Geoff Barton, General Secretary of the Association of School and College Leaders, said: “The National Audit Office report has highlighted a critical issue. Struggling schools are being left in limbo because the government insists that they have to be academised but cannot then find an academy sponsor for them. We call on ministers to rethink their approach to schools which are deemed to be underperforming.

“Compulsory academisation should not be the default ‘solution’, particularly where it is very difficult to secure a sponsor. Instead, a range of options should be considered to give the school the swift and effective support that is needed to improve standards for its pupils, and the school itself should be meaningfully consulted about the best way forward,” he added.

Kevin Courtney, joint general secretary of the National Education Union, said: “This report is a damning indictment of government education policy.  The true legacy of the academy programme, and its attack on local authority oversight and structures, are the 105 schools previously forced to become academies following an ‘inadequate’ rating by Ofsted which are now languishing without support nine months later because the Department for Education has failed to find a sponsor for them. The government’s marketplace system has simply failed to deliver for these schools or their children.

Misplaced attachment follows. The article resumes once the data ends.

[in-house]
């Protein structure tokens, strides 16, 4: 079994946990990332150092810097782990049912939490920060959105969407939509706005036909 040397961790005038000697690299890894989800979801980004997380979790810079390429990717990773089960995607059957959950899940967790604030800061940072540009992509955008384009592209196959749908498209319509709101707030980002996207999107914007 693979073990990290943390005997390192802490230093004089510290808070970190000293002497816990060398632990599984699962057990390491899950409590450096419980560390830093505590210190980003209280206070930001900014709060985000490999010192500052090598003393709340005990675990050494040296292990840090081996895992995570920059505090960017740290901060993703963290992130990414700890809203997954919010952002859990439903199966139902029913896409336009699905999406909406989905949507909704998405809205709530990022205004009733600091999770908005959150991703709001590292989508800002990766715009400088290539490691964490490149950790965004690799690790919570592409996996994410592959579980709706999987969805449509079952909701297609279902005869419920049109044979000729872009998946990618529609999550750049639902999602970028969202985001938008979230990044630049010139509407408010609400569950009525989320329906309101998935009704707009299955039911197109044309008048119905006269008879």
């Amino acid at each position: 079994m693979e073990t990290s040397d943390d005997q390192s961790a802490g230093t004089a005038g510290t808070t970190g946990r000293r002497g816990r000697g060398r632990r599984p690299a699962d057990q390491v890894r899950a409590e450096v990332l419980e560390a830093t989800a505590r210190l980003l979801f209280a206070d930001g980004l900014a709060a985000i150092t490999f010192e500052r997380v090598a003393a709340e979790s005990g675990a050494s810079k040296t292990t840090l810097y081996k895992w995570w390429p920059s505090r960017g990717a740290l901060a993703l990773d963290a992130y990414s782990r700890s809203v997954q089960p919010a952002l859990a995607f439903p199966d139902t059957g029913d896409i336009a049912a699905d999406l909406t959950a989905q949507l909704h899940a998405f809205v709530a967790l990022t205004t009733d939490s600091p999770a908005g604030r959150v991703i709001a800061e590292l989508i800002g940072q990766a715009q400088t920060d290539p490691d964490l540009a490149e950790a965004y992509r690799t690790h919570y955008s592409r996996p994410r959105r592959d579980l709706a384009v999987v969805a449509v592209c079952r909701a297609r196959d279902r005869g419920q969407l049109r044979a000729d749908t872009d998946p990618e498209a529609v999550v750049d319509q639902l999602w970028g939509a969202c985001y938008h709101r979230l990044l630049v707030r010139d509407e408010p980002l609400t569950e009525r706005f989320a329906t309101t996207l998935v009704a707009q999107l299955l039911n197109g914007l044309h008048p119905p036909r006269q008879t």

“Today’s report draws attention to the fragmented state of England’s education system. The proportion of schools that were academies, including free schools, in different local authority areas, at January 2018 ranged from 6% to 93%. This incoherence makes it impossible to guarantee a level playing field in terms of the quality of education that parents can expect across the county. As the NAO notes, regardless of the mix of maintained schools and academies, local authorities retain important responsibilities, including an obligation to provide enough school places even though they do not control the number of places in academy schools.

“As the report makes clear, in 2017-18, the Department withdrew the ‘general funding rate’ that was previously paid to local authorities and academies for school support services as part of the Education Services Grant. At the same time that government is demanding ever-higher standards from schools, it is taking away the funding needed to support that work.

“Schools up and down the country are going cap in hand to parents because they simply don’t have enough money – yet the government continues to live in a state of denial. Head teachers, parents, teachers and school staff know better, and it is the pupils who are bearing the brunt.

“It is time that the government called a halt to its failed education reforms. Schools must be returned to the accountability and democratic oversight of local authorities and education funding must be restored both to schools themselves and to local councils to enable them to carry out their education function. Though the NAO report doesn’t comment on this, the evidence of many independent studies confirms that schools do not do better or improve faster through conversion to sponsored academies, rather than staying with local authorities,” he concluded.

Converting maintained schools to academies